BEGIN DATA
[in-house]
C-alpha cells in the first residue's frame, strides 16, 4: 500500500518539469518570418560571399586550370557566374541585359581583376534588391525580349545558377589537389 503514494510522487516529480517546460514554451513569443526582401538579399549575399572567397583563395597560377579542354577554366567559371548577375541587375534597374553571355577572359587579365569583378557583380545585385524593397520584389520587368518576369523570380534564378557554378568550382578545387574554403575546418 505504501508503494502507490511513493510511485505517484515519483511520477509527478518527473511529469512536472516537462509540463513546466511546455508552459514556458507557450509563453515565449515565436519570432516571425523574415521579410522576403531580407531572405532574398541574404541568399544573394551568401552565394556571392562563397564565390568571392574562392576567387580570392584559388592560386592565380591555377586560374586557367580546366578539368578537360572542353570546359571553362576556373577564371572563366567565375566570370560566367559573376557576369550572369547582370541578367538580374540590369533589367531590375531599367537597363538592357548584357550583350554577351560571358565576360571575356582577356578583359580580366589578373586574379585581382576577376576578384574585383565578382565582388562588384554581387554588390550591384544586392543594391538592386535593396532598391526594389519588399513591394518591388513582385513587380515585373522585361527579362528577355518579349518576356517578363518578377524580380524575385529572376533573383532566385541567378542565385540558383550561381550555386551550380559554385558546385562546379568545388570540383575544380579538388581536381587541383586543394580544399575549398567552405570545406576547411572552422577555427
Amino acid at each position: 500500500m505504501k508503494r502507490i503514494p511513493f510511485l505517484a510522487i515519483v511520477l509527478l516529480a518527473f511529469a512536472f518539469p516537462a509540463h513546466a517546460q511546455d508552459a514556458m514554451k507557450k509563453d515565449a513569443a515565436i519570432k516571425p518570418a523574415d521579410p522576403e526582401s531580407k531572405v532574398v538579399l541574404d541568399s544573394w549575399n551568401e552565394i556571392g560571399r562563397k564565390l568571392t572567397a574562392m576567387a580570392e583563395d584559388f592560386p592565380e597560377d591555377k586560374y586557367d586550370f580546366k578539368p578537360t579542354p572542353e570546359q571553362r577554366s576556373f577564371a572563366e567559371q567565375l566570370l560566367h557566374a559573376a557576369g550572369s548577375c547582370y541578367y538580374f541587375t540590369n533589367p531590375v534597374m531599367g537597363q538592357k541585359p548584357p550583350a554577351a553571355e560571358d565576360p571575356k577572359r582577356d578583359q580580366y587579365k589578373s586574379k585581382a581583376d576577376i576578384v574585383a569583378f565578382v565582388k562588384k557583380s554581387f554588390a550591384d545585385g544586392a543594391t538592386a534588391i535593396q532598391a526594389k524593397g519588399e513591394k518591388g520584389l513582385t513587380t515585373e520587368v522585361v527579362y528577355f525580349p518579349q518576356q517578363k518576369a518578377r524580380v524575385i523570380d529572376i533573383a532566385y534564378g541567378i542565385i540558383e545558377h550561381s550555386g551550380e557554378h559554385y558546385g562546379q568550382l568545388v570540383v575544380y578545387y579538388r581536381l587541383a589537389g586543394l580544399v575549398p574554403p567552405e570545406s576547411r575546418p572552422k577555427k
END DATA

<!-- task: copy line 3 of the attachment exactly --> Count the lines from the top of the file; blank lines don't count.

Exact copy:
Amino acid at each position: 500500500m505504501k508503494r502507490i503514494p511513493f510511485l505517484a510522487i515519483v511520477l509527478l516529480a518527473f511529469a512536472f518539469p516537462a509540463h513546466a517546460q511546455d508552459a514556458m514554451k507557450k509563453d515565449a513569443a515565436i519570432k516571425p518570418a523574415d521579410p522576403e526582401s531580407k531572405v532574398v538579399l541574404d541568399s544573394w549575399n551568401e552565394i556571392g560571399r562563397k564565390l568571392t572567397a574562392m576567387a580570392e583563395d584559388f592560386p592565380e597560377d591555377k586560374y586557367d586550370f580546366k578539368p578537360t579542354p572542353e570546359q571553362r577554366s576556373f577564371a572563366e567559371q567565375l566570370l560566367h557566374a559573376a557576369g550572369s548577375c547582370y541578367y538580374f541587375t540590369n533589367p531590375v534597374m531599367g537597363q538592357k541585359p548584357p550583350a554577351a553571355e560571358d565576360p571575356k577572359r582577356d578583359q580580366y587579365k589578373s586574379k585581382a581583376d576577376i576578384v574585383a569583378f565578382v565582388k562588384k557583380s554581387f554588390a550591384d545585385g544586392a543594391t538592386a534588391i535593396q532598391a526594389k524593397g519588399e513591394k518591388g520584389l513582385t513587380t515585373e520587368v522585361v527579362y528577355f525580349p518579349q518576356q517578363k518576369a518578377r524580380v524575385i523570380d529572376i533573383a532566385y534564378g541567378i542565385i540558383e545558377h550561381s550555386g551550380e557554378h559554385y558546385g562546379q568550382l568545388v570540383v575544380y578545387y579538388r581536381l587541383a589537389g586543394l580544399v575549398p574554403p567552405e570545406s576547411r575546418p572552422k577555427k